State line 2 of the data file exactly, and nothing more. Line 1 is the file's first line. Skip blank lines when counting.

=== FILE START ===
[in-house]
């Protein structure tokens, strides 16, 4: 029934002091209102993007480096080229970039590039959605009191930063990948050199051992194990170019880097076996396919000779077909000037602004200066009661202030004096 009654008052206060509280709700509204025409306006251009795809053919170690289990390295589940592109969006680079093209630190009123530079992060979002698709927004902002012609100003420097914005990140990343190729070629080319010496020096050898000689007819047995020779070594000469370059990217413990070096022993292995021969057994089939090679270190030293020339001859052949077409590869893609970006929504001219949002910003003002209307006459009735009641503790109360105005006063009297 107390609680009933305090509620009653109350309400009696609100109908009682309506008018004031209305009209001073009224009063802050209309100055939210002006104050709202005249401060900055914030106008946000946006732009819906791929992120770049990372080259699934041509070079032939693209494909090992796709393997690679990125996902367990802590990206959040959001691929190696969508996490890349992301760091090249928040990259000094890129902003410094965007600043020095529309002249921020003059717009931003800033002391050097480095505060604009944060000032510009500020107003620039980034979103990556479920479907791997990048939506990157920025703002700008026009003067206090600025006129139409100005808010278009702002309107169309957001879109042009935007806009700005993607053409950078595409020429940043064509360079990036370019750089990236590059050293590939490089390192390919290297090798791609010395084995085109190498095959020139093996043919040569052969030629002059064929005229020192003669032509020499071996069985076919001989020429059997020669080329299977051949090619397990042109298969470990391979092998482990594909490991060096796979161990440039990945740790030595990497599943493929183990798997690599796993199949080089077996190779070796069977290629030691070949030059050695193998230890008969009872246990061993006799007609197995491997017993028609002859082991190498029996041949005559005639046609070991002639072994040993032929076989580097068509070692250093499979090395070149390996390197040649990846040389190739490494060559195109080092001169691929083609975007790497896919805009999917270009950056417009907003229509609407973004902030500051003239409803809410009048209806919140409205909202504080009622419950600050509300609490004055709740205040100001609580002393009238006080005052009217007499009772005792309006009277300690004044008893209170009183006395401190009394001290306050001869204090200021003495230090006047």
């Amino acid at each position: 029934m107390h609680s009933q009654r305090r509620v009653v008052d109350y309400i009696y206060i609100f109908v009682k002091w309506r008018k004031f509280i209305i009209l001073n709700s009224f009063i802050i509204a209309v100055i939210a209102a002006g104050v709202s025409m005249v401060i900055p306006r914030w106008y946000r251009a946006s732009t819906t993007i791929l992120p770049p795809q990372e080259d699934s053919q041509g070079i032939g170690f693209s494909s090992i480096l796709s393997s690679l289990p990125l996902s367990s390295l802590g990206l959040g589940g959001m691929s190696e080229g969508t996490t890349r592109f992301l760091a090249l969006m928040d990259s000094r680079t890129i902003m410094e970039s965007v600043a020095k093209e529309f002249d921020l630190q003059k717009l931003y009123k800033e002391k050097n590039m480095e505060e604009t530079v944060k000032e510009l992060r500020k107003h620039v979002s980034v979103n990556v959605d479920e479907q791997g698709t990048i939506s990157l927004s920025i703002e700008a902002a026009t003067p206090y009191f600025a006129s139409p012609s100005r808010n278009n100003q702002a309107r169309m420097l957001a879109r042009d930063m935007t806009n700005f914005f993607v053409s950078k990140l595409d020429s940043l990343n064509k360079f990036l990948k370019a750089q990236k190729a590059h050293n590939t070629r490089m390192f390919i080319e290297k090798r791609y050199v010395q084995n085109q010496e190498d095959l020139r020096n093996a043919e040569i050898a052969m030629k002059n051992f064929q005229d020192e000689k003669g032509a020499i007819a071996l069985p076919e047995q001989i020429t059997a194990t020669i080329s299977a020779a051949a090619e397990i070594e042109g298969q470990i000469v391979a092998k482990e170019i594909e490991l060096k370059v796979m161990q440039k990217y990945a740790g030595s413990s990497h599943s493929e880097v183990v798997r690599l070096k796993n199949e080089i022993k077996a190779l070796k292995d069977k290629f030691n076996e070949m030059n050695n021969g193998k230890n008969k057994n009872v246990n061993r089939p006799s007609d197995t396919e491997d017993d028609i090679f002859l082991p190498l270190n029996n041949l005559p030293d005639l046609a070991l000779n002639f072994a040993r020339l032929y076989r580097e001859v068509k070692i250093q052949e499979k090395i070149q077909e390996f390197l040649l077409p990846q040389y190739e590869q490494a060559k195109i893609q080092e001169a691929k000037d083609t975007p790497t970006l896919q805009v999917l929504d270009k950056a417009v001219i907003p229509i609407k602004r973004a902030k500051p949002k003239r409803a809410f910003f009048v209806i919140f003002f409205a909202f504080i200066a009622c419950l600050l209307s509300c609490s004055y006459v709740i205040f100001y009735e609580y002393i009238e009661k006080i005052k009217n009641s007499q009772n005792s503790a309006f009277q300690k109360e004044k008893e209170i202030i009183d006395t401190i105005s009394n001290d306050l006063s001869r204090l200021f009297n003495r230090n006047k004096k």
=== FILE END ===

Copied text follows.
């Protein structure tokens, strides 16, 4: 029934002091209102993007480096080229970039590039959605009191930063990948050199051992194990170019880097076996396919000779077909000037602004200066009661202030004096 009654008052206060509280709700509204025409306006251009795809053919170690289990390295589940592109969006680079093209630190009123530079992060979002698709927004902002012609100003420097914005990140990343190729070629080319010496020096050898000689007819047995020779070594000469370059990217413990070096022993292995021969057994089939090679270190030293020339001859052949077409590869893609970006929504001219949002910003003002209307006459009735009641503790109360105005006063009297 107390609680009933305090509620009653109350309400009696609100109908009682309506008018004031209305009209001073009224009063802050209309100055939210002006104050709202005249401060900055914030106008946000946006732009819906791929992120770049990372080259699934041509070079032939693209494909090992796709393997690679990125996902367990802590990206959040959001691929190696969508996490890349992301760091090249928040990259000094890129902003410094965007600043020095529309002249921020003059717009931003800033002391050097480095505060604009944060000032510009500020107003620039980034979103990556479920479907791997990048939506990157920025703002700008026009003067206090600025006129139409100005808010278009702002309107169309957001879109042009935007806009700005993607053409950078595409020429940043064509360079990036370019750089990236590059050293590939490089390192390919290297090798791609010395084995085109190498095959020139093996043919040569052969030629002059064929005229020192003669032509020499071996069985076919001989020429059997020669080329299977051949090619397990042109298969470990391979092998482990594909490991060096796979161990440039990945740790030595990497599943493929183990798997690599796993199949080089077996190779070796069977290629030691070949030059050695193998230890008969009872246990061993006799007609197995491997017993028609002859082991190498029996041949005559005639046609070991002639072994040993032929076989580097068509070692250093499979090395070149390996390197040649990846040389190739490494060559195109080092001169691929083609975007790497896919805009999917270009950056417009907003229509609407973004902030500051003239409803809410009048209806919140409205909202504080009622419950600050509300609490004055709740205040100001609580002393009238006080005052009217007499009772005792309006009277300690004044008893209170009183006395401190009394001290306050001869204090200021003495230090006047």